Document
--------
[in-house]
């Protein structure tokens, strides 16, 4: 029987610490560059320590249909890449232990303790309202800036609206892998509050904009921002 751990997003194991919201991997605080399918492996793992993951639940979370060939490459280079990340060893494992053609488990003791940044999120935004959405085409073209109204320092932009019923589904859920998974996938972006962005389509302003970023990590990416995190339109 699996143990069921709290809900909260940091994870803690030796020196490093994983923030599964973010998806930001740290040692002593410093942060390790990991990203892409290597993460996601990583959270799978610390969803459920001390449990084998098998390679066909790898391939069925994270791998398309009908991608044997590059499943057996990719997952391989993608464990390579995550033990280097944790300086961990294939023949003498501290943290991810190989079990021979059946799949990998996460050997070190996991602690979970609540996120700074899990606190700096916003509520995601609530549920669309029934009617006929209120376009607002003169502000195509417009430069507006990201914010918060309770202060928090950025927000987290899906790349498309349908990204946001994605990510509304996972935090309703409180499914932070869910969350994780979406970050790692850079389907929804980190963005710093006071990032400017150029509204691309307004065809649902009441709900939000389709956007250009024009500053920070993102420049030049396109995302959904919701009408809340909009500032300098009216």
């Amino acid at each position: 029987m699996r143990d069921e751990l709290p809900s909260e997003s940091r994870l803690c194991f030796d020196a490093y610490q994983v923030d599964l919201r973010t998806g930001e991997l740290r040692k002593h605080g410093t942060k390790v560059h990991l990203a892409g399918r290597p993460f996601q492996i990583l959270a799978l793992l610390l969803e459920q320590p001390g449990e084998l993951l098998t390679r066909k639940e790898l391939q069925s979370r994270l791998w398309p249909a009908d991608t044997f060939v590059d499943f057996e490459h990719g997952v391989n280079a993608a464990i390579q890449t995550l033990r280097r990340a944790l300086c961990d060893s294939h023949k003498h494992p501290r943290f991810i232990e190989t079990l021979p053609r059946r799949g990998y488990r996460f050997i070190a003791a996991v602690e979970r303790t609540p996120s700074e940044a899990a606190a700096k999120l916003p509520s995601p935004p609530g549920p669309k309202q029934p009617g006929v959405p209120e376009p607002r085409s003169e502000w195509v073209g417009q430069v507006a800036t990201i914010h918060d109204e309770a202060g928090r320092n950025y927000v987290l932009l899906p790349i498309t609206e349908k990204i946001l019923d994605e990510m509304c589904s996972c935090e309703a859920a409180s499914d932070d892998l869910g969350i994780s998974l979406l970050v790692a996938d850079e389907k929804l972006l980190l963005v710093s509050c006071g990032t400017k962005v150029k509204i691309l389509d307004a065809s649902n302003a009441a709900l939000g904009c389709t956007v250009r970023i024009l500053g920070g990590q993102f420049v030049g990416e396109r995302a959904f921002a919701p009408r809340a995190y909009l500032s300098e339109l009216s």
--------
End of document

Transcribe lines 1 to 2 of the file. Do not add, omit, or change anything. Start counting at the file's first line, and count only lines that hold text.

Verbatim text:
[in-house]
């Protein structure tokens, strides 16, 4: 029987610490560059320590249909890449232990303790309202800036609206892998509050904009921002 751990997003194991919201991997605080399918492996793992993951639940979370060939490459280079990340060893494992053609488990003791940044999120935004959405085409073209109204320092932009019923589904859920998974996938972006962005389509302003970023990590990416995190339109 699996143990069921709290809900909260940091994870803690030796020196490093994983923030599964973010998806930001740290040692002593410093942060390790990991990203892409290597993460996601990583959270799978610390969803459920001390449990084998098998390679066909790898391939069925994270791998398309009908991608044997590059499943057996990719997952391989993608464990390579995550033990280097944790300086961990294939023949003498501290943290991810190989079990021979059946799949990998996460050997070190996991602690979970609540996120700074899990606190700096916003509520995601609530549920669309029934009617006929209120376009607002003169502000195509417009430069507006990201914010918060309770202060928090950025927000987290899906790349498309349908990204946001994605990510509304996972935090309703409180499914932070869910969350994780979406970050790692850079389907929804980190963005710093006071990032400017150029509204691309307004065809649902009441709900939000389709956007250009024009500053920070993102420049030049396109995302959904919701009408809340909009500032300098009216």